Home » Uncategorized » Jimmie Dodd and the Mickey Mouse March

Jimmie Dodd and the Mickey Mouse March


James Wesley “Jimmie” Dodd (March 28, 1910 – November 10, 1964), was an American actor, singer, and songwriter, best known as the M.C. of the popular 1950s Walt Disney television series The Mickey Mouse Club, as well as the writer of its well-known theme song, “The Mickey Mouse Club March,” a slowed-down version of which, with different lyrics, became the alma mater that closed the show.  Dodd, born on March 28, 1910, at Cincinnati, Ohio, had some early film roles in The Three Mesquiteers series of westerns.  In 1940, he married Ruth Carrell and made his first screen appearance in the William Holden film Those Were the Days! in a minor role. He also appeared in many theatrical films in the 1940s and 1950s, often uncredited. He appeared with John Wayne in the war film Flying Tigers (1942) and with Harry Carey in China’s Little Devils (1945), another film involving the Flying Tigers. He also played the taxi driver in the MGM film Easter Parade (1948), starring Fred Astaire and Judy Garland.

Dodd had a small, but important part in the Mickey Rooney hit Quicksand (1950). Two of his films were biographies of baseball players: The Jackie Robinson Story (1950), in which Jackie Robinson played himself, and The Winning Team (1952), in which future president Ronald Reagan portrayed pitcher Grover Cleveland Alexander. He played a taxi driver again in Phffft (1954).  In addition to his small role in an early episode of Adventures of Superman titled “Double Trouble,” Dodd appeared as a deputy in the 1955 episode “Sontag and Evans” of the syndicated television series Stories of the Century. The segment was based on the California train robbers Chris Evans and John Sontag.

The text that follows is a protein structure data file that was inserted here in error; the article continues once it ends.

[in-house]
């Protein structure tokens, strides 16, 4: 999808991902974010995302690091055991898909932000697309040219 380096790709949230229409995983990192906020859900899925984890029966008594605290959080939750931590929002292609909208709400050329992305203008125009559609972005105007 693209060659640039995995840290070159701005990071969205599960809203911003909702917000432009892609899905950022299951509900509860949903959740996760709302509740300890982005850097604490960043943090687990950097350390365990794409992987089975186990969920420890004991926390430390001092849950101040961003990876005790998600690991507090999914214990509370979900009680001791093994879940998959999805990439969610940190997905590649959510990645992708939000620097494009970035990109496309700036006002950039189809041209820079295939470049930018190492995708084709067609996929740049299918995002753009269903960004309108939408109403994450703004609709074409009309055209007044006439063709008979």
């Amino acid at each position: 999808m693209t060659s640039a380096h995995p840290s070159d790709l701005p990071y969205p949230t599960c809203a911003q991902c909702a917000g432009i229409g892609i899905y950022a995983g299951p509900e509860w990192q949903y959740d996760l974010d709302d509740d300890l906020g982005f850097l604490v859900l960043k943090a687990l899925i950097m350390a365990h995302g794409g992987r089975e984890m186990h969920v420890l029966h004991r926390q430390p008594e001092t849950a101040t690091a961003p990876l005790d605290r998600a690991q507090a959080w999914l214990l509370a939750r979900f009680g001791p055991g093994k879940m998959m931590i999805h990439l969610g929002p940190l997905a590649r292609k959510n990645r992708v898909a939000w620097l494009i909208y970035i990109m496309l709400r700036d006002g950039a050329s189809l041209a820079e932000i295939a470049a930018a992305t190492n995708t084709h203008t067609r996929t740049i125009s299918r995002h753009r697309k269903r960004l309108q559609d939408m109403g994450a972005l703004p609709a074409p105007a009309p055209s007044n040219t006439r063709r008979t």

The Mickey Mouse Club aired each weekday. Dodd always wore “Mouseke-ears,” played his “Mouse-guitar,” and sang self-composed songs. His tunes contained positive messages for kids. In addition, among his other musical contributions is a song that a generation of kids has used for nearly a half century to spell “encyclopedia.” He performed a regular segment on the show singing “Proverbs Proverbs they’re so true”…and then would expound on a Proverb from the Bible and give an explanation of its value in everyday life. He wrote some themes for Zorro and performed songs in several of his movies. The original Mouseketeers, frequent guests at the Dodd home for backyard barbecues and sing-alongs, said Dodd treated them as part of his own extended family.  Dodd died of cancer on November 10, 1964, in Honolulu, Hawaii, aged 54. His body is interred at Forest Lawn Memorial Park in the Hollywood Hills of Los Angeles.

My collection includes the following work by Jimmie Dodd:

Mickey Mouse March (The Mickey Mouse Club theme).


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